Going off of my first listen of Infinite Dream, there’s a very bass-heavy exit from the album opener into a plucky guitar in the next track. It immediately put forward this sense of atmosphere for me and I saw this run throughout the entirety of the record. Did you aim to cover this many bases sonically? Or was that just a natural occurrence after spending a fair bit of time away? 

It was definitely a natural occurrence. I don’t like to use the term ADD, but it’s more creative ADD, so I never feel too much of a responsibility to commit to one thing and I just have fun. It’s about making whatever it was that was on my heart that day or make it sound however I wanted it to sound that day, and not trying to manipulate and morph it into one thing so it’s easier for other people to understand. But, it definitely wasn’t an intention by any means to have so many different sounds, it’s just what happened. Pretty much any time I make music, people ask me about my process and my process is just what happened that day. Of course we’ll go back in and try make it hit harder or replace sounds and give it the exact feeling we want, but the core and heart of the song is definitely very present all the time. 

Yeah! I think that’s something that is evident throughout. I read that music is kind of all you’ve ever known and I know you came into the industry very young. I can imagine it must’ve been quite hard to find your feet considering the pace of the music world. What are some techniques that you implement to keep yourself grounded in such a tumultuous environment?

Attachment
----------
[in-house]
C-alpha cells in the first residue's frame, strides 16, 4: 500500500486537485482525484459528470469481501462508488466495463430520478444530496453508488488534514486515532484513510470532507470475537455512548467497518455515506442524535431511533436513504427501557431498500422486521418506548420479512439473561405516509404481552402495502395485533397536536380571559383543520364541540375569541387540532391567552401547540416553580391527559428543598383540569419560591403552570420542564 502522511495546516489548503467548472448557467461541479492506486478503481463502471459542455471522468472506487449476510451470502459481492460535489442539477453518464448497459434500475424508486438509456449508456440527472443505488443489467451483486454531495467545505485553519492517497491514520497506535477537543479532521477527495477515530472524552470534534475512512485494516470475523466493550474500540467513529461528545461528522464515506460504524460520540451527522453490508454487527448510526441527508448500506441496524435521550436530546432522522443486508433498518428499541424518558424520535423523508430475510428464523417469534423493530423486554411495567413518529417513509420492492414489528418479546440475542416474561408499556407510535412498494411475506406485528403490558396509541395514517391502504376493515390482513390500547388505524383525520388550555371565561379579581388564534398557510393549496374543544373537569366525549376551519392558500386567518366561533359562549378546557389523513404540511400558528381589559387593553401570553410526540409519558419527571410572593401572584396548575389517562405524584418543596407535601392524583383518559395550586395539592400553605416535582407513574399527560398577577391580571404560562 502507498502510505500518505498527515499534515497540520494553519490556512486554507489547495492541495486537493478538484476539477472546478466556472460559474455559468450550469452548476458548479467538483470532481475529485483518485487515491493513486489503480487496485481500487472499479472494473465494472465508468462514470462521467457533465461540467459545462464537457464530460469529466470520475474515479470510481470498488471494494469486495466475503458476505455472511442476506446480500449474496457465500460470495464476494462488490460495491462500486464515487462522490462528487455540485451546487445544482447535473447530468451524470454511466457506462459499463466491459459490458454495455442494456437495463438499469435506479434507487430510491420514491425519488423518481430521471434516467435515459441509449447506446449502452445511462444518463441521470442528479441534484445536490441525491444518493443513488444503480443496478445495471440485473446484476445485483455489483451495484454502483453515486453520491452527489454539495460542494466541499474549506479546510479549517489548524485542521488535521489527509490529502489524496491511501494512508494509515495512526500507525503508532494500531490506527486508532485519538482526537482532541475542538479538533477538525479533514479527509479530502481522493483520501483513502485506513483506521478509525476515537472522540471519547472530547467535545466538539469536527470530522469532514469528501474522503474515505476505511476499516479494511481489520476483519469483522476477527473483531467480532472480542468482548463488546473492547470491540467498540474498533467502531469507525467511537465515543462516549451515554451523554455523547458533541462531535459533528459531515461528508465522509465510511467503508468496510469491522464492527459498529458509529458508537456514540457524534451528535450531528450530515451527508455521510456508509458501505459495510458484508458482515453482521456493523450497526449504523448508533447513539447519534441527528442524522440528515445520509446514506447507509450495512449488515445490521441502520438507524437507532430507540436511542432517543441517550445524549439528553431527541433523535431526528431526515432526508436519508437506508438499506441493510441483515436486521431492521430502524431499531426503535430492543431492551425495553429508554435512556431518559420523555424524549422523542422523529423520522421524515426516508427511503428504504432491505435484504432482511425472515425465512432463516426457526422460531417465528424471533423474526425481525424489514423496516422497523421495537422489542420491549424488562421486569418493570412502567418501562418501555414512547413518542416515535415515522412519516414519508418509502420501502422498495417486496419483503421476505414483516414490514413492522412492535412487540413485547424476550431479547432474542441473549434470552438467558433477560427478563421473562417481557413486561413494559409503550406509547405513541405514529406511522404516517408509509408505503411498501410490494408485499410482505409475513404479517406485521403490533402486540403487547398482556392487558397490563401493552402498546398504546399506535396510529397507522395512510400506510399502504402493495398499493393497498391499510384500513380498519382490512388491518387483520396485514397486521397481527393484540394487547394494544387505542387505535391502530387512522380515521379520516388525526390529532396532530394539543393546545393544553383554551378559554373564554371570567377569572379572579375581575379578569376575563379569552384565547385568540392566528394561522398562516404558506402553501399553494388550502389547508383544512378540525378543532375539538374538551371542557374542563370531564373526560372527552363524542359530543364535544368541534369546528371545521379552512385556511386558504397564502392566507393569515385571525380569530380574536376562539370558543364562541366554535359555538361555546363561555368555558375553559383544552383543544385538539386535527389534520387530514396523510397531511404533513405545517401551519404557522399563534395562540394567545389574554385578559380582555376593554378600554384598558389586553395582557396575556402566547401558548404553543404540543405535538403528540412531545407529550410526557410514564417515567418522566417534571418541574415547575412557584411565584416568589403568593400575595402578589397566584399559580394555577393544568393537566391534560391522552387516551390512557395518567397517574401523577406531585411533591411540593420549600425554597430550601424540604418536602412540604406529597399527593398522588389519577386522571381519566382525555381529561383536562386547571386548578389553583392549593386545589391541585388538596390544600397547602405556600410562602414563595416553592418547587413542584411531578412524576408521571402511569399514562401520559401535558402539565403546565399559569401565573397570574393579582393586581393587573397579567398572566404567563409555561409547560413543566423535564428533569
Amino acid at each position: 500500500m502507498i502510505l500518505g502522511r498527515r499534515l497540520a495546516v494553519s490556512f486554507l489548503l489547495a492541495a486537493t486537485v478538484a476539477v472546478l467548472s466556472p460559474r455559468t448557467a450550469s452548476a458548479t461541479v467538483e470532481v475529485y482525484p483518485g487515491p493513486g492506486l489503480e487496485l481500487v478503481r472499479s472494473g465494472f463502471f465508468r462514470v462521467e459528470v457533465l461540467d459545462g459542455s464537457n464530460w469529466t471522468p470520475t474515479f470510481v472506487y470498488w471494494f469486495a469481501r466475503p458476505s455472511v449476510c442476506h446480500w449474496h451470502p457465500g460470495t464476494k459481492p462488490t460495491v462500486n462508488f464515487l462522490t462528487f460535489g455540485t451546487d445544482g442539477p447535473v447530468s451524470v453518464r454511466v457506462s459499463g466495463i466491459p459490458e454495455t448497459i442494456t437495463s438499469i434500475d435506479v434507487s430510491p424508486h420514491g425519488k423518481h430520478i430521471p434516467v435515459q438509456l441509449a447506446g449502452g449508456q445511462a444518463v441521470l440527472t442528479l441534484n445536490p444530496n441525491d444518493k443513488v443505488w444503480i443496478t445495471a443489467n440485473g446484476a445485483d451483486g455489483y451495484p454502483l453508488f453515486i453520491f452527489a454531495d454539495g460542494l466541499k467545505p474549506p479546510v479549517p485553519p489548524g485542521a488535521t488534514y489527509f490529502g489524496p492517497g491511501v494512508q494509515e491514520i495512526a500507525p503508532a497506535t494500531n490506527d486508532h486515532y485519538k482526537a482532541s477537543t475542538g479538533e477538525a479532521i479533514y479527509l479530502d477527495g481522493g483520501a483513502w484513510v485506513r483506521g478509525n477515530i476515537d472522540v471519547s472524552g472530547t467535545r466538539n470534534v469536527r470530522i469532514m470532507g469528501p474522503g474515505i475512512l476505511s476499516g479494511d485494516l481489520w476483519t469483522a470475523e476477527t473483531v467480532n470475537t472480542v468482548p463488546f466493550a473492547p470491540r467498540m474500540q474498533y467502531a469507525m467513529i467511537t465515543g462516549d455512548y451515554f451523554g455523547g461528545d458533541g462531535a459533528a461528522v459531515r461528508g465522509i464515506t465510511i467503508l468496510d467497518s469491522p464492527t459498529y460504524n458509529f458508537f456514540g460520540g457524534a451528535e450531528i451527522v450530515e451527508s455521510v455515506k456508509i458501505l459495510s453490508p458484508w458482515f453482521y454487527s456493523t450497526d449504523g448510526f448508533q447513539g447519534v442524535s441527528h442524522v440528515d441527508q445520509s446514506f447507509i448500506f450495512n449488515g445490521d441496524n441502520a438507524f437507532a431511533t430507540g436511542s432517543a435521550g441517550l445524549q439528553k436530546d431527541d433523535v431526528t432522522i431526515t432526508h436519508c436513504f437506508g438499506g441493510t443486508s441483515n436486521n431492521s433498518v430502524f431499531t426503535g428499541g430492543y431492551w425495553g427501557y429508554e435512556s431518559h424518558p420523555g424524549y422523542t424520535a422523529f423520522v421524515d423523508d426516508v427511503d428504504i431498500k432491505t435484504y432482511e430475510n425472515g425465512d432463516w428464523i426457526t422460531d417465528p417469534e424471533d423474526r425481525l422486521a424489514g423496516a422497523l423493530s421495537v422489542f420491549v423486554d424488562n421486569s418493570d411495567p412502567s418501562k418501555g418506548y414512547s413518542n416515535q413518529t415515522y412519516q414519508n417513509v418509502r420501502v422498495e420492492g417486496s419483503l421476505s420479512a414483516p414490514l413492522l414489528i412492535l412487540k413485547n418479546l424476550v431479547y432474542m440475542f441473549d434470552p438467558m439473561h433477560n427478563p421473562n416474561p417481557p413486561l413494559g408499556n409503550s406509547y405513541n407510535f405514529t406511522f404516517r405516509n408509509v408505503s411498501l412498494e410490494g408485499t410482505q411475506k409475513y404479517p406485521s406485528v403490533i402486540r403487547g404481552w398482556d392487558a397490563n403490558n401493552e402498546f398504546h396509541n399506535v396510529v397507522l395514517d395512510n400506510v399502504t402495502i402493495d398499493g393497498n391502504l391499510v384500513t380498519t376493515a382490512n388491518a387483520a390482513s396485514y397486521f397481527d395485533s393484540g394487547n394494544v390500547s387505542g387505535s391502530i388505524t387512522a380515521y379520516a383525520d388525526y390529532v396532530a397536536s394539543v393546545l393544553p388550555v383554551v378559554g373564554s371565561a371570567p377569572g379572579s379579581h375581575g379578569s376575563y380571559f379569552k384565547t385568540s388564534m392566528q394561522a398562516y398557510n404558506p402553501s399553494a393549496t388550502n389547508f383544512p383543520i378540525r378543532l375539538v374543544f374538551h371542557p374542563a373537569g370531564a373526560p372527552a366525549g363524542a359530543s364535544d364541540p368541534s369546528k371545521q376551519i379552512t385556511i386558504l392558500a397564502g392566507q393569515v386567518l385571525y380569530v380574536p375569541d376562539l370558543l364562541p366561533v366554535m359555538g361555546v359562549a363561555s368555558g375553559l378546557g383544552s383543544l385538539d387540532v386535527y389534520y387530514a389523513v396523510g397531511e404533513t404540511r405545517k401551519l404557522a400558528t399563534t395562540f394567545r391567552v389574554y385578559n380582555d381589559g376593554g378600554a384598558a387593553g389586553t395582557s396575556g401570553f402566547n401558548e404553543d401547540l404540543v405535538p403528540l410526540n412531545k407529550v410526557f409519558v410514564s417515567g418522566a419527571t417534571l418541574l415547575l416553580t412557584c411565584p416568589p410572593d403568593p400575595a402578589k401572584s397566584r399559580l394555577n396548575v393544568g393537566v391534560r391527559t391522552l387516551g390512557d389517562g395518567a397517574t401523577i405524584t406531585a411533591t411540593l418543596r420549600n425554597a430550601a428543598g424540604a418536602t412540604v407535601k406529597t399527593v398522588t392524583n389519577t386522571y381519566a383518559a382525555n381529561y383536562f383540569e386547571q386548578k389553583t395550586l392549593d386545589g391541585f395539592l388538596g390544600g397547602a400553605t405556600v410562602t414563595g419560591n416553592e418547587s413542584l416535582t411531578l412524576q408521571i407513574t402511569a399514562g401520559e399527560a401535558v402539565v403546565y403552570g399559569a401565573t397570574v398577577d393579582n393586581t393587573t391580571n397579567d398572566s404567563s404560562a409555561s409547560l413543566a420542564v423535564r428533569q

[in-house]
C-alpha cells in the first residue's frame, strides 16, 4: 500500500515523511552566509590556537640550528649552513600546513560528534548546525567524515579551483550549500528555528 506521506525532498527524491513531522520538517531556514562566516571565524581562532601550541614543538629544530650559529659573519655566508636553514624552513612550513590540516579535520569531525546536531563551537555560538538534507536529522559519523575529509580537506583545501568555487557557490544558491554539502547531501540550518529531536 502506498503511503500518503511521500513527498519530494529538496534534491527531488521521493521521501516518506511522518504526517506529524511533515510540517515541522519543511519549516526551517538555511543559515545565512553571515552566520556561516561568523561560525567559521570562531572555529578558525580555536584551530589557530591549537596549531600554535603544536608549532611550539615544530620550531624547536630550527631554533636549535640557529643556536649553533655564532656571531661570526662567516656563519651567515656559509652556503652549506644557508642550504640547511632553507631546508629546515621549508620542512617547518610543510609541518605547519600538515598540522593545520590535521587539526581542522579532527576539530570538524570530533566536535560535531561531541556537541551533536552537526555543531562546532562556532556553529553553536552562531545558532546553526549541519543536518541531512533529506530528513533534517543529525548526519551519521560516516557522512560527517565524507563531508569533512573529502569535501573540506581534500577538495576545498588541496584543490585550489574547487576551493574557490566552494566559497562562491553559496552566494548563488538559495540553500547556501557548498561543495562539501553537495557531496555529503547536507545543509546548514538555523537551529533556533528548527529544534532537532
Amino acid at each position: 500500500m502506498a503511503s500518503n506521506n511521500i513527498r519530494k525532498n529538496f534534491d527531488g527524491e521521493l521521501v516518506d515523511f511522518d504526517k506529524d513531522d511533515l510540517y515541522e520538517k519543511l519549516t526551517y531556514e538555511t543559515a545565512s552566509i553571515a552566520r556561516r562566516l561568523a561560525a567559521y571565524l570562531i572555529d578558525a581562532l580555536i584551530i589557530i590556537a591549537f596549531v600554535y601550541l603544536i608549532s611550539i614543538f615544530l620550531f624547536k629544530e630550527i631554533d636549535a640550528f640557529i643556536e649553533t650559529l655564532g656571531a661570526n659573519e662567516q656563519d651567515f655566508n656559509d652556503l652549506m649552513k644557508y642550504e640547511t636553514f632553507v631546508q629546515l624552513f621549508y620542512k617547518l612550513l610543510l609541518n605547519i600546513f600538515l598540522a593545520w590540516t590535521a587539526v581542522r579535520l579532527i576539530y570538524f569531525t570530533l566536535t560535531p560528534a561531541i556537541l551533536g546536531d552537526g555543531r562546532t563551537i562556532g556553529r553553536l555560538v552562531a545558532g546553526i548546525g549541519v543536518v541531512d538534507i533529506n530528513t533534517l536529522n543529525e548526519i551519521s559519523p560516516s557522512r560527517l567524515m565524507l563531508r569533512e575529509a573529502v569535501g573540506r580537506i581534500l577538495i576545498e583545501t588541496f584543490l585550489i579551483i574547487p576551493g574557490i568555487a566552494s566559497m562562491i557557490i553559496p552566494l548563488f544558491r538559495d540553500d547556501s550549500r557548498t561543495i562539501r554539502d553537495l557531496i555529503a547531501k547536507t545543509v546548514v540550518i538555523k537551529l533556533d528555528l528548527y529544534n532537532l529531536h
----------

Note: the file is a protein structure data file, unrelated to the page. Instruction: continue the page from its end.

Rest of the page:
You know what, I’m 25 years old and I’m still figuring that out. There really is no rule book and the scary thing is that even the ones that think that they have it figured out don’t really have it figured it out, and it kind of looks self-destructive from every angle from the outside looking in. I’m somebody who’s also trying to protect myself and my best interests while trying to pursue such an ambitious thing, so I’m still figuring that out. What I realise is that a lot of it is just about self-value and knowing that I get to decide what I find important, that I get to decide what’s in my control and out of my control. It’s kind of about setting my own rules and I actually do feel a responsibility. Popular music in general feels so separate and so isolated, and I think anybody that does this job is brave and anyone who tries at this I respect, because it’s not easy. It’s not easy to promote yourself and think about yourself all the time, or pick up the phone everyday… you don’t get to escape it. So, I respect anyone that does this and I do feel a responsibility. Once I figure it out more, if I can create an environment where things are healthier, more creative or are better on the people who want to be here, I’ll definitely encourage that.